The focus of my research is to identify the role of soil microbiome structure and function for plant function in both natural and disturbed ecosystems. To address these questions I use tools from microbial ecology, community ecology, evolutionary ecology, ecosystem ecology, analytical chemistry, and bioinformatics. 

As an ecologist interested in integrating high-quality science with conservation and restoration practices, my goal is to conduct and communicate research that can enhance management perspectives.

Why study plant-soil feedbacks?

From local to global scales, plants sequester vast amount of carbon, mediate oxygen cycling, and provide habitat to multitudes of biodiversity. Similarly, the soil microbiome has long been recognized for its importance for a variety of ecosystem services, including nutrient cycling, soil moisture mediation, and litter decomposition. 


We've come to learn that the realm of interactions of plants and their associating soil is a dynamic place. At multiple taxonomic scales (families, genera, species, even genotypes) different plants uniquely condition the biotic composition of soils through variation in rhizodeposition, yielding different soil microbial communities. In turn, soils uniquely affect plant success by either facilitating or inhibiting development of similar plants. These positive and negative feedbacks influence much of the plant community structure seen across biomes. 


Studying the complexity of plant-soil feedbacks (PSFs) deepens our understanding of how ecosystem function is influenced by seemingly inconspicuous local above-belowground interactions.

What is the overall strength of soil microbial mediation of plant phenotypic variation across plant species?

Despite evidence for dominance of negative plant-soil feedbacks on the landscape, direction of PSFs has been found to vary with plant phylogeny and between early successional and late successional plant species. This variation of plant phenotypic response to conspecific- and heterospecific conditioned soil between species likely suggests that the overall importance of the presence of the soil microbiome for plant phenotype varies across plant species as well. Identifying how the soil microbiome influences different suites of plant phenotypes such as growth, physiology, reproduction, and identifying interspecific variation in phenotypic response to the soil microbiome will enhance our understanding of which plant species are sensitive to the soil microbiome.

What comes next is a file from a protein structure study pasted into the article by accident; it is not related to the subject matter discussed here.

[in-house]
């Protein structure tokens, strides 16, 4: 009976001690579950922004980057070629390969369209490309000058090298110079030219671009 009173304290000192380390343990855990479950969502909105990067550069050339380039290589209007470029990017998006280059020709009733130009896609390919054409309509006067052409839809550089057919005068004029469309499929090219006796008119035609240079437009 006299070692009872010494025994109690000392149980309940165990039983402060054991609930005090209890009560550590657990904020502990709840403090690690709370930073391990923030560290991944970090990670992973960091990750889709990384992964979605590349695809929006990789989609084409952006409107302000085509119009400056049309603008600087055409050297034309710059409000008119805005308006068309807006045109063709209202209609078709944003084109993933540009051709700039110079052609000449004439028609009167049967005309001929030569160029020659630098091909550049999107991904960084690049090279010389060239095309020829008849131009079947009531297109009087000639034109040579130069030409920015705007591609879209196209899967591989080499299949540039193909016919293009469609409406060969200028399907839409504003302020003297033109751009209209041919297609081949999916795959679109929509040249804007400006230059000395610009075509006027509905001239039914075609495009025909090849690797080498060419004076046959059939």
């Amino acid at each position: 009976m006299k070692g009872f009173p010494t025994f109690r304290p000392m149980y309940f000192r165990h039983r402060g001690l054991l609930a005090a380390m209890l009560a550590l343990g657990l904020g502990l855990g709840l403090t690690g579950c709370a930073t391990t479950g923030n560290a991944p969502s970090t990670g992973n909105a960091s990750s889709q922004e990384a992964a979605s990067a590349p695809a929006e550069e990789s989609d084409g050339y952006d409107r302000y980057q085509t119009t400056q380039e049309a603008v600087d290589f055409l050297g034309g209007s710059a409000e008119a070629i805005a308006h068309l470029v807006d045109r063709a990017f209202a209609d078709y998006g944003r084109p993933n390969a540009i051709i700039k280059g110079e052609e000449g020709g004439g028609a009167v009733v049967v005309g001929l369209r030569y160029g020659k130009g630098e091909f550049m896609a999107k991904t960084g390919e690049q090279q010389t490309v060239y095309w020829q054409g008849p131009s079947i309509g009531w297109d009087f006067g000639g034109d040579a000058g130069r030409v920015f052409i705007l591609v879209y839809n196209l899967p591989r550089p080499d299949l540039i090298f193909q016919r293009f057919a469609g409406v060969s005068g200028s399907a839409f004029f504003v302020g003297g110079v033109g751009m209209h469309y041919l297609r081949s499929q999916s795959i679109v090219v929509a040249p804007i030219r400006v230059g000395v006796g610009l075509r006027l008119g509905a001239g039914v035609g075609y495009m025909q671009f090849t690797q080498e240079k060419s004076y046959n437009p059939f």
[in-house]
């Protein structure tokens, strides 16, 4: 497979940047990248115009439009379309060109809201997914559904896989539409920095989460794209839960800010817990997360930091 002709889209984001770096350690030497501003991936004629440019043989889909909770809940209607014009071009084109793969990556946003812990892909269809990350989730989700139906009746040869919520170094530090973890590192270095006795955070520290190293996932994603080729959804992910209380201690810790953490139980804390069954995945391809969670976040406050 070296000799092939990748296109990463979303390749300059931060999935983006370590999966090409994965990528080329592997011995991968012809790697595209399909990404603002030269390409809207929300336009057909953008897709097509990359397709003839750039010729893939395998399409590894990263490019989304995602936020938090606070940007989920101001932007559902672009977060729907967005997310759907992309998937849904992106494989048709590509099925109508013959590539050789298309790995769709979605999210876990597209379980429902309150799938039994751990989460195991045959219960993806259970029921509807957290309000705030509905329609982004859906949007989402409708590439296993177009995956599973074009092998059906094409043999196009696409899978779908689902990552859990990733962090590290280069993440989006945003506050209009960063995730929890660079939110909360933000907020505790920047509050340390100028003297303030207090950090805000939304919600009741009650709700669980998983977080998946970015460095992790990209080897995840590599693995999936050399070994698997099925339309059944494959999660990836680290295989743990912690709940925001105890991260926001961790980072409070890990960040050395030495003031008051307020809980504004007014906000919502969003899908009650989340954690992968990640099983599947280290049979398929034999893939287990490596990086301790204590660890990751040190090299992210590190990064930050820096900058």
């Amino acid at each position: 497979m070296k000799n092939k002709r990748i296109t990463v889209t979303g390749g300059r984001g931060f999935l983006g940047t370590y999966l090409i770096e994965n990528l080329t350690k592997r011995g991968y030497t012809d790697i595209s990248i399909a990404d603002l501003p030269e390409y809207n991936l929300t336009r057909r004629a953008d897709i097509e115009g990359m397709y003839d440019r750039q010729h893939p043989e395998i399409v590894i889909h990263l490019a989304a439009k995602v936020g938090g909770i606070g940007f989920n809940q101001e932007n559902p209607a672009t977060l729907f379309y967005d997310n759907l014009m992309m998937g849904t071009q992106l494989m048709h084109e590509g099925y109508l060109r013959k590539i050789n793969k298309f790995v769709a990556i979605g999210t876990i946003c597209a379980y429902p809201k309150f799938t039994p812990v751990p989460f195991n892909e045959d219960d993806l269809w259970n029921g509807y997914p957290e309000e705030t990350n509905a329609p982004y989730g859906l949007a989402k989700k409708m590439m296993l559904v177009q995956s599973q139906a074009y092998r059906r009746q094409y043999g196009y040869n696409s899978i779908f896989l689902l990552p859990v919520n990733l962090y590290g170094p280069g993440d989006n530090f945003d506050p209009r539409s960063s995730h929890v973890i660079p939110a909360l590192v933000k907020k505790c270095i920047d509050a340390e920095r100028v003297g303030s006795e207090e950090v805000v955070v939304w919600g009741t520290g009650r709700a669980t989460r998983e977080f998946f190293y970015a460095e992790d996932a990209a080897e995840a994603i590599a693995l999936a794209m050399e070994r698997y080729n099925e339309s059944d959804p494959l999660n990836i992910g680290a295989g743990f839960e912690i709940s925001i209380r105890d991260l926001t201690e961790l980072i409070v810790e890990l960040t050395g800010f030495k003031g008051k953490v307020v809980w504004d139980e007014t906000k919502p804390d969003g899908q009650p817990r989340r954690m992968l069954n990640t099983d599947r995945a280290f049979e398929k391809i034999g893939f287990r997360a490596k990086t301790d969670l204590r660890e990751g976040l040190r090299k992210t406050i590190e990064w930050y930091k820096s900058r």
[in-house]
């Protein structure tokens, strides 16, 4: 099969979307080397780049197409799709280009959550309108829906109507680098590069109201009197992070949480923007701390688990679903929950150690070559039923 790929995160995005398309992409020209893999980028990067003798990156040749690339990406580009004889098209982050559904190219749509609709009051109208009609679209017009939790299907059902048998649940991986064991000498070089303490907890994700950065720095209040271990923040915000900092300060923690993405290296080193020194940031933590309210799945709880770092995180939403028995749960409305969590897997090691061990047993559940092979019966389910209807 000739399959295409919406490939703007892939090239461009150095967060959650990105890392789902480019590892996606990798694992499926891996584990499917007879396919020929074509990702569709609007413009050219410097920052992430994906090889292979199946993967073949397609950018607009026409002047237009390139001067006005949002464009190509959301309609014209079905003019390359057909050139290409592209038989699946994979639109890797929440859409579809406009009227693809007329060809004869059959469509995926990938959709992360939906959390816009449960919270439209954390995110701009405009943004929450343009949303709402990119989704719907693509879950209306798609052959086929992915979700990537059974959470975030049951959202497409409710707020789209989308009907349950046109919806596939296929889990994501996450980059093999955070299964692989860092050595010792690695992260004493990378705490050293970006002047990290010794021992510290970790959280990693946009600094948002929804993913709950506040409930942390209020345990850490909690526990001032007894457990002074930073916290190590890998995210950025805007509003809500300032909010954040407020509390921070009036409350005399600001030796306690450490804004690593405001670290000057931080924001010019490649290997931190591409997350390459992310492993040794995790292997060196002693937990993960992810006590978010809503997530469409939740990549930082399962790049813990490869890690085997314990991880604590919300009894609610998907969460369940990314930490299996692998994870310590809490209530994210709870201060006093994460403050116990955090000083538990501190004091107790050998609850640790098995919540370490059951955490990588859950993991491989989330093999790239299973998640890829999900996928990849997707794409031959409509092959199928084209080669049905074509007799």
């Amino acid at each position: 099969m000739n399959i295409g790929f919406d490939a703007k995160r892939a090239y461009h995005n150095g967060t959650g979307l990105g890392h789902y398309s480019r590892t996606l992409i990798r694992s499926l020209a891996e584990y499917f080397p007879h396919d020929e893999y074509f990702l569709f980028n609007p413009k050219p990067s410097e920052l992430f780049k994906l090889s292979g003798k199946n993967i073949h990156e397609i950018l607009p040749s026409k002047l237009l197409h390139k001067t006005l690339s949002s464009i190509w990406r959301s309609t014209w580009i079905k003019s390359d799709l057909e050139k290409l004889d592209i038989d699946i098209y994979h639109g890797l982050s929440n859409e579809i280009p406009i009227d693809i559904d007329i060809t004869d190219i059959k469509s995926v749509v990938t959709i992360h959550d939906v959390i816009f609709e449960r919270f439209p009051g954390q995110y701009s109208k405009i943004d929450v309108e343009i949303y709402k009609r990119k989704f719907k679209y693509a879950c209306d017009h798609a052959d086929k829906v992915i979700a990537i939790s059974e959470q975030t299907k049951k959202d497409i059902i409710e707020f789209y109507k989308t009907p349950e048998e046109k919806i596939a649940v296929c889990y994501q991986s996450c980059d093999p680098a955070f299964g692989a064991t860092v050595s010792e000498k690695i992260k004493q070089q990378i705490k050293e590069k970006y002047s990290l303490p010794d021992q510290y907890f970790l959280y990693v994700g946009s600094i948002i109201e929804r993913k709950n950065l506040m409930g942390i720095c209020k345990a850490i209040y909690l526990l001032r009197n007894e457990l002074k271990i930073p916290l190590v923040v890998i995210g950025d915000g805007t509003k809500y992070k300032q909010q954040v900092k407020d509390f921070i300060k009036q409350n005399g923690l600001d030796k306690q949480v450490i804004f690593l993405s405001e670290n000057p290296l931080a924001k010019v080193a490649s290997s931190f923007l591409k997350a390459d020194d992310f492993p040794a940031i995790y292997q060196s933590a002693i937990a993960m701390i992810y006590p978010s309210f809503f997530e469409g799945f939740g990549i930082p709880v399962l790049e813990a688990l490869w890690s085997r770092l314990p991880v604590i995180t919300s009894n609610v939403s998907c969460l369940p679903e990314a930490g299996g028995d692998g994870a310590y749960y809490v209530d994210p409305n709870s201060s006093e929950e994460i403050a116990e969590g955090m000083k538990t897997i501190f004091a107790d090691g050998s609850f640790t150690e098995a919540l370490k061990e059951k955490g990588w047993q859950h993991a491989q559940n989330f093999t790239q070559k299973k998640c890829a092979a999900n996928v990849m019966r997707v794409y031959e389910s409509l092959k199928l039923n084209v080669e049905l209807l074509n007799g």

What are the functional relationships between the soil microbiome and plant phenotype and how can they be identified?

While plant phenotype has traditionally been recognized as the product of interactions between a plant's evolutionary history and the abiotic environment, recent explorations of the immense microbial diversity in soil have uncovered an additional reservoir of genes and functions at the root-soil interface available to plants. While plant-soil feedback studies have provided foundational understanding for broad mechanisms of plant community structure and single-inoculation studies have pinpointed specific roles of individual microbial taxa, little research has examined the role of microbial community aggregate functions on particular plant phenotypes. We use observational field studies and reciprocal transplant greenhouse experiments to explore how variation in soil microbiome taxonomic and functional composition influences plant growth, physiology, and reproduction trait responses to differentially-conditioned soil microbiomes.

What is the importance of disturbance-induced changes to the soil microbiome for plant response to disturbance?

As global change accelerates, natural disturbance events like wildfire are predicted to increase rapidly. Fire fundamentally alters ecosystem functions, many of which are mediated by interactions between plants and rhizosphere soil microbial communities. Identifying how wildfire affects interactions between plants and soil microbes is paramount to predicting important plant-soil contributions to ecosystem functioning following disturbance events. Using a burn severity gradient from a 2016 wildfire in Great Smoky Mountains National Park, we are examining how burn severity impacts soil microbiomes, plant-soil interactions, and subsequent plant success on the post-disturbance landscape.